“All sciences, arts, philosophies are converging lines;

what seems separate today is fused tomorrow.”

—Aldo Leopold; Esthetics, 1946

January 16, 2012. As the flock of hovering, bounding Mountain Bluebirds came closer, Erika Wilson and I had to acknowledge that their numbers far exceeded our initial estimate of twenty. When she’d first spotted them, the bluebirds were quite some distance away, near a center-pivot irrigation boom. Now, leap-frogging one over the other, they neared the road until, finally, much of the flock was obscured from our view behind a row of mesquite trees.

“Let’s drive further up the road to get a better look,” said Erika. Loading our scopes and tripods into the truck’s king cab, we continued eastward for several hundred feet. The bluebirds were foraging for insects in a low-cropped grassy green field in the midst of desert scrub. Because this human-created oasis nurtured unusually high numbers of insects, it occurred to me that, should the flock reach the edge of the grassy circle near the road, it would likely linger, or reverse its course. And linger they did—a few bright sky-blue males amid the throng of drab females and immature males. Several American Pipits kept company with the bluebirds and we studied them as well.

Erika and I were participating in the second year of surveys to collect information on wintering Mountain Plover abundance, geographic distribution, and habitat association in Arizona. Being birders, we revel in all birds, such as the flock of Mountain Bluebirds. The plover surveys being conducted in the southern and western portion of the state are sponsored and coordinated by Arizona Field Ornithologists, an organization of birders and ornithologists. Like many grassland species, Mountain Plover populations have declined across their range. Because wintering Mountain Plovers in the state are found almost exclusively in sod farms, grazed pastures, and recently cut alfalfa and fallow fields, the surveys are concentrated in these areas, such as the irrigated field we were now looking over.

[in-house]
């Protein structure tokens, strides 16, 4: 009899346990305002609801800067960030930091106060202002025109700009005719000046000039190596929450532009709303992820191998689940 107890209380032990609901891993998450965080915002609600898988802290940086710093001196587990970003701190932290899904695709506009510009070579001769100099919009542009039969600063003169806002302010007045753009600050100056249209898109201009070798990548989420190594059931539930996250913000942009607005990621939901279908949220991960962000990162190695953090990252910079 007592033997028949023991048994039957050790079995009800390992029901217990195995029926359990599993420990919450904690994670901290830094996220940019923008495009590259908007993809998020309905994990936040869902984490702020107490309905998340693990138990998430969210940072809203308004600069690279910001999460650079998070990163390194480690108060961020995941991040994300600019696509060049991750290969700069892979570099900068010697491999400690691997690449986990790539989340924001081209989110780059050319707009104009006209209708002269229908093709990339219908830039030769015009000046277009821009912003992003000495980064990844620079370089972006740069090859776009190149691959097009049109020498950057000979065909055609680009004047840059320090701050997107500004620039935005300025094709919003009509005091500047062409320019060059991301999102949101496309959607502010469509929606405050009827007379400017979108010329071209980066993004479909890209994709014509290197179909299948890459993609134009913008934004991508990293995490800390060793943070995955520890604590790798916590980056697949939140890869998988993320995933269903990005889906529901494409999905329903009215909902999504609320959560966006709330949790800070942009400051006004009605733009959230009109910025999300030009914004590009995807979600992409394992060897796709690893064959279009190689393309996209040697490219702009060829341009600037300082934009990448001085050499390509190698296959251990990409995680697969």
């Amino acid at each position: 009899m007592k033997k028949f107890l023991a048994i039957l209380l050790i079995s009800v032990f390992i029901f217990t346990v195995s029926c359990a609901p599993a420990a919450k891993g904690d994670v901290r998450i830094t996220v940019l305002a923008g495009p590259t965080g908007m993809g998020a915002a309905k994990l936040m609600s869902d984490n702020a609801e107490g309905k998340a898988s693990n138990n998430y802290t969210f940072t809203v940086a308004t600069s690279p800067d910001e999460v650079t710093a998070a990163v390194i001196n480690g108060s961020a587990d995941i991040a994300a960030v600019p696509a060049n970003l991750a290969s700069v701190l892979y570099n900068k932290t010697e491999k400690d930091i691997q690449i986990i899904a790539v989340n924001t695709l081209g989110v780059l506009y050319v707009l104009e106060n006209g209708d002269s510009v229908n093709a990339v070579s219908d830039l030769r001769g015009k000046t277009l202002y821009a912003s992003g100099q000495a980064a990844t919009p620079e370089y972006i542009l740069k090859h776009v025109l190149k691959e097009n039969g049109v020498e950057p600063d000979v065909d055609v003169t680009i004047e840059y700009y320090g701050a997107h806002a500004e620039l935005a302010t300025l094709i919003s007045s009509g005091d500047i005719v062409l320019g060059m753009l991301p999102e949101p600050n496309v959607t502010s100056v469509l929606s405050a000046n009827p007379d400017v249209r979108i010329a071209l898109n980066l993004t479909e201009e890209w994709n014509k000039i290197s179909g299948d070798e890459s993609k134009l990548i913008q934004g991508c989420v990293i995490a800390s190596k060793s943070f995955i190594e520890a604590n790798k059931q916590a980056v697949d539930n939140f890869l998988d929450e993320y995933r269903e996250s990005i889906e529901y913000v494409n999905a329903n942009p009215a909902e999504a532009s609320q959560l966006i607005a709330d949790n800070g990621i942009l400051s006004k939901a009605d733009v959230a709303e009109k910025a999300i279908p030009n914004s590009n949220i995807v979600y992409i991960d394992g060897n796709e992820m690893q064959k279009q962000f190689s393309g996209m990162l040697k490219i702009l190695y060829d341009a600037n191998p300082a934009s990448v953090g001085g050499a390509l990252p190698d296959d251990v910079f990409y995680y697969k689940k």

During the first year of surveys in 2011, I was reminded—as I often am—of a previous experience. During a 2005 conference sponsored by the Association for the Study of Literature and the Environment (ASLE), I attended a session hosted by Oregon State University’s Spring Creek Project. The Project is a cooperative venture designed to bridge the humanities and the natural sciences. To quote its website, “The challenge of the project is to bring together the practical wisdom of the environmental sciences, the clarity of philosophical analysis, and the creative, expressive power of the written word, to find new ways to understand and re-imagine our relation to the natural world.”

One of the Project’s principals was Fred Swanson, a U.S. Forest Service geologist. Fred introduced session participants to the term “pre-relevance” in this fashion: In the early 1970s, there were just a handful of Northern Spotted Owl researchers. Only later was the link made between the cutting of older forests and fewer owls. Standardized, region-wide surveys that assessed Spotted Owl population trends in the late 1960s had not been conducted because, at that time, the species was not in jeopardy. But, imagine the utility of the surveys if they had been conducted in the 60s or sooner: valuable information that we now regard as “pre-relevant”—collected before its usefulness had been realized.